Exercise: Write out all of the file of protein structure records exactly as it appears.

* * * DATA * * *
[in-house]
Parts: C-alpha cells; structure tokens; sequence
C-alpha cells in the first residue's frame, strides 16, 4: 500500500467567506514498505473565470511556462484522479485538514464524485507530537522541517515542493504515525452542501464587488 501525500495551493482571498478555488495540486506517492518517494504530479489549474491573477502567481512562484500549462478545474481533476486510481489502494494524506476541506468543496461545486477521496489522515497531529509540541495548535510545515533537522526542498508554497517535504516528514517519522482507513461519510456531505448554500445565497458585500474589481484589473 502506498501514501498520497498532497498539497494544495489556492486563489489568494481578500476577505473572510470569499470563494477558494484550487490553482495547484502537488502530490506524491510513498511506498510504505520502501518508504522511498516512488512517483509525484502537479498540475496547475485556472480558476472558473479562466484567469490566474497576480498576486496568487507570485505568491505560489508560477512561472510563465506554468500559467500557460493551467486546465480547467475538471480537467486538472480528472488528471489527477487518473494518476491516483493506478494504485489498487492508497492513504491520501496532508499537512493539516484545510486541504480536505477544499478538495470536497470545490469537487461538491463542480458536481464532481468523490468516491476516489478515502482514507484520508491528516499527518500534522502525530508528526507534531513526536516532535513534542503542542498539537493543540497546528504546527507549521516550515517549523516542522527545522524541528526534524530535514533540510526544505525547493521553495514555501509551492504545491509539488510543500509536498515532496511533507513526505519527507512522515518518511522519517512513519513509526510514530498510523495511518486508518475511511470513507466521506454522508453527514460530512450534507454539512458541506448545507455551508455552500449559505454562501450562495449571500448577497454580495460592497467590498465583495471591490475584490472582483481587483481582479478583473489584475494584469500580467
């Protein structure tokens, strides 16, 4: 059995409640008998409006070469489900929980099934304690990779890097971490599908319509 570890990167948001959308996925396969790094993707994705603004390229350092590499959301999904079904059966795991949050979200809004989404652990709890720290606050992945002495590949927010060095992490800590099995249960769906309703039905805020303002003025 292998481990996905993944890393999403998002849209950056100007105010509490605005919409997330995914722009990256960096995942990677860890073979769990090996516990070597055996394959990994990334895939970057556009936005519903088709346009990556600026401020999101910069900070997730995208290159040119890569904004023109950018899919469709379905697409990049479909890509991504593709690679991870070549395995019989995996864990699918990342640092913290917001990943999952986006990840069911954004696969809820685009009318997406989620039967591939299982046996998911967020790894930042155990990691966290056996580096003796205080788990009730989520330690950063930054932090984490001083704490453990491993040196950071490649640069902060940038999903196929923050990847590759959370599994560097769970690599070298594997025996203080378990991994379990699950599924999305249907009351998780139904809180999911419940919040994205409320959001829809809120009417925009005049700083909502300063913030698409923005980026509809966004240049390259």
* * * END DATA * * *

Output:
[in-house]
Parts: C-alpha cells; structure tokens; sequence
C-alpha cells in the first residue's frame, strides 16, 4: 500500500467567506514498505473565470511556462484522479485538514464524485507530537522541517515542493504515525452542501464587488 501525500495551493482571498478555488495540486506517492518517494504530479489549474491573477502567481512562484500549462478545474481533476486510481489502494494524506476541506468543496461545486477521496489522515497531529509540541495548535510545515533537522526542498508554497517535504516528514517519522482507513461519510456531505448554500445565497458585500474589481484589473 502506498501514501498520497498532497498539497494544495489556492486563489489568494481578500476577505473572510470569499470563494477558494484550487490553482495547484502537488502530490506524491510513498511506498510504505520502501518508504522511498516512488512517483509525484502537479498540475496547475485556472480558476472558473479562466484567469490566474497576480498576486496568487507570485505568491505560489508560477512561472510563465506554468500559467500557460493551467486546465480547467475538471480537467486538472480528472488528471489527477487518473494518476491516483493506478494504485489498487492508497492513504491520501496532508499537512493539516484545510486541504480536505477544499478538495470536497470545490469537487461538491463542480458536481464532481468523490468516491476516489478515502482514507484520508491528516499527518500534522502525530508528526507534531513526536516532535513534542503542542498539537493543540497546528504546527507549521516550515517549523516542522527545522524541528526534524530535514533540510526544505525547493521553495514555501509551492504545491509539488510543500509536498515532496511533507513526505519527507512522515518518511522519517512513519513509526510514530498510523495511518486508518475511511470513507466521506454522508453527514460530512450534507454539512458541506448545507455551508455552500449559505454562501450562495449571500448577497454580495460592497467590498465583495471591490475584490472582483481587483481582479478583473489584475494584469500580467
């Protein structure tokens, strides 16, 4: 059995409640008998409006070469489900929980099934304690990779890097971490599908319509 570890990167948001959308996925396969790094993707994705603004390229350092590499959301999904079904059966795991949050979200809004989404652990709890720290606050992945002495590949927010060095992490800590099995249960769906309703039905805020303002003025 292998481990996905993944890393999403998002849209950056100007105010509490605005919409997330995914722009990256960096995942990677860890073979769990090996516990070597055996394959990994990334895939970057556009936005519903088709346009990556600026401020999101910069900070997730995208290159040119890569904004023109950018899919469709379905697409990049479909890509991504593709690679991870070549395995019989995996864990699918990342640092913290917001990943999952986006990840069911954004696969809820685009009318997406989620039967591939299982046996998911967020790894930042155990990691966290056996580096003796205080788990009730989520330690950063930054932090984490001083704490453990491993040196950071490649640069902060940038999903196929923050990847590759959370599994560097769970690599070298594997025996203080378990991994379990699950599924999305249907009351998780139904809180999911419940919040994205409320959001829809809120009417925009005049700083909502300063913030698409923005980026509809966004240049390259």